The murder of Sally Anne Bowman in 2005 was a terrible crime and it is to be hoped that Mark Dixie, her killer, remains incarcerated for the rest of his life.
Unfortunately, the case has renewed calls for the rest of us to suffer as well:
Detective Superintendent Stuart Cundy, who led the Bowman investigation, said having the DNA of everyone in Britain on file would speed up arrests and cut down on further offending.The cost and imposition of such an authoritarian measure should be enough to render it unconscionable, but there is another reason. It wasn't the DNA evidence alone which would have tended to incriminate Dixie:
Dixie, who was sentenced this afternoon and told that he would have to serve at least 34 years in prison, had a string of previous convictions for sex offences. Detectives believe he may even have killed while living in Australia in the 1990s.And again:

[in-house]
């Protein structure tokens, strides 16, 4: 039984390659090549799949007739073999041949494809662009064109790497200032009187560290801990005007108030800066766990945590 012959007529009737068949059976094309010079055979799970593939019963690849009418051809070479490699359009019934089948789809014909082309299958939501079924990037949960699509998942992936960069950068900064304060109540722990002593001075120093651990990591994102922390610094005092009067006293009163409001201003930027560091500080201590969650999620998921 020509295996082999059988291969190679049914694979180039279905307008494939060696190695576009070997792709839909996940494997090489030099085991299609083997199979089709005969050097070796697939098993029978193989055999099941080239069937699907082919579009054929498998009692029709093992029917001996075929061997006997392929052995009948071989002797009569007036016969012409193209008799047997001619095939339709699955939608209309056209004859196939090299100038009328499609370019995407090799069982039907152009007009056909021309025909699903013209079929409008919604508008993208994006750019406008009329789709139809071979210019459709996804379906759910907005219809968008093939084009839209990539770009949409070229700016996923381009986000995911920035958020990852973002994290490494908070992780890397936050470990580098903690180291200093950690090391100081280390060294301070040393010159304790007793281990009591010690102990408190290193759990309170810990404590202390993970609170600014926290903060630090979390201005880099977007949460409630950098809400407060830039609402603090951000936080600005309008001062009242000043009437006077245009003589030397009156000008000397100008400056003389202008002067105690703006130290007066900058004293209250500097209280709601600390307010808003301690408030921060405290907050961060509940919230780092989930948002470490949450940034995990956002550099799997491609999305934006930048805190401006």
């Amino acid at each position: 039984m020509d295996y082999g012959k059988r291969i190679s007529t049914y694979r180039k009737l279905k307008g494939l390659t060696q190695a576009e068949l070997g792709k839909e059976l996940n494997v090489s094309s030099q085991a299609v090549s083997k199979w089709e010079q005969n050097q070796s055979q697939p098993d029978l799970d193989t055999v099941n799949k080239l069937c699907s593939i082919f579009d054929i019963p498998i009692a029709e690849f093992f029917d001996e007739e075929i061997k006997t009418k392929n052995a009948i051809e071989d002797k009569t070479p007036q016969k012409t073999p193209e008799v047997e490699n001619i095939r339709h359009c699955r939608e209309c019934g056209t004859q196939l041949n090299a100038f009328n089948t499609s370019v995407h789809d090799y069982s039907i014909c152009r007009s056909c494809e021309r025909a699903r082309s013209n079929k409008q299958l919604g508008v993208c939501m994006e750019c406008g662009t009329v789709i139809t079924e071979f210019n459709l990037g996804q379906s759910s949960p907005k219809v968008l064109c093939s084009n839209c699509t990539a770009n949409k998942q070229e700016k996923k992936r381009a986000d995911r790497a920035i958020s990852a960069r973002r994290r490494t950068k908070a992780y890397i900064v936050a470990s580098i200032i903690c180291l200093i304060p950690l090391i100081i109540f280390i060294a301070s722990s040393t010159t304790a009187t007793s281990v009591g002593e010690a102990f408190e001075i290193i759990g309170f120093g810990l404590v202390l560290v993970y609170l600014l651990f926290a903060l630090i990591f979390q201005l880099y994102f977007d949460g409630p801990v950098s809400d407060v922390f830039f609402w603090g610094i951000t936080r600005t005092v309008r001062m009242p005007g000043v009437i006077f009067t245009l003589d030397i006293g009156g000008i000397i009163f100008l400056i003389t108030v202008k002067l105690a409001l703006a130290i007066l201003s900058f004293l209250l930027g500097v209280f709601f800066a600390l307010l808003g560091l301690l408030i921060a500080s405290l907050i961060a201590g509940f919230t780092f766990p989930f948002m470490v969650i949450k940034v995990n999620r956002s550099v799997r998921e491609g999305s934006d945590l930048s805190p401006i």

His fantasising about the sex killing on an earlier occasion, when he performed a sex act over newspaper pictures of blonde Sally Anne, helped convict him.As well as Sally Anne's murderer, then, Mark Dixie is also a convicted sex offender and pervert who might well have killed before.
Dixie filmed the act and the recording was discovered among his belongings in the barn of the Horley pub [where he was arrested for another offence in 2006].
There can be no objection to keeping the details of such filthy vermin on file. Those in the British justice system who would want to catalogue the whole country, however, would be well advised to stick to persecuting the scumbags, which is what we pay them for.
As I have written before, it is laudable that parliament has resisted calls for a universal rollout of the DNA database in the past.
It should continue to do so.